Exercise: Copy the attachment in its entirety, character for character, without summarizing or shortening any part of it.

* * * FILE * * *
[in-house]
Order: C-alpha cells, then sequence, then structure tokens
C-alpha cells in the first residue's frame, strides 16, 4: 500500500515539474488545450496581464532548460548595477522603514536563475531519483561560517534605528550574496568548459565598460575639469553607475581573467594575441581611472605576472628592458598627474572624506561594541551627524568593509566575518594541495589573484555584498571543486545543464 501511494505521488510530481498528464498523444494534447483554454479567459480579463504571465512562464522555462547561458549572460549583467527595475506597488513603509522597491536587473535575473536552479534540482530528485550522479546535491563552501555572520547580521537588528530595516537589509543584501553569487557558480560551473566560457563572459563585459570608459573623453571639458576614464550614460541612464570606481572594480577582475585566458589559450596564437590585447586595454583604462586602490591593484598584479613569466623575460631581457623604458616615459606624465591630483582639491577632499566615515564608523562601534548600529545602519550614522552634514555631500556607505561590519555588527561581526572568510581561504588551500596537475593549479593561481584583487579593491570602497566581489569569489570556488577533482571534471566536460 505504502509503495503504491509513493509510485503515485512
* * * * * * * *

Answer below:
[in-house]
Order: C-alpha cells, then sequence, then structure tokens
C-alpha cells in the first residue's frame, strides 16, 4: 500500500515539474488545450496581464532548460548595477522603514536563475531519483561560517534605528550574496568548459565598460575639469553607475581573467594575441581611472605576472628592458598627474572624506561594541551627524568593509566575518594541495589573484555584498571543486545543464 501511494505521488510530481498528464498523444494534447483554454479567459480579463504571465512562464522555462547561458549572460549583467527595475506597488513603509522597491536587473535575473536552479534540482530528485550522479546535491563552501555572520547580521537588528530595516537589509543584501553569487557558480560551473566560457563572459563585459570608459573623453571639458576614464550614460541612464570606481572594480577582475585566458589559450596564437590585447586595454583604462586602490591593484598584479613569466623575460631581457623604458616615459606624465591630483582639491577632499566615515564608523562601534548600529545602519550614522552634514555631500556607505561590519555588527561581526572568510581561504588551500596537475593549479593561481584583487579593491570602497566581489569569489570556488577533482571534471566536460 505504502509503495503504491509513493509510485503515485512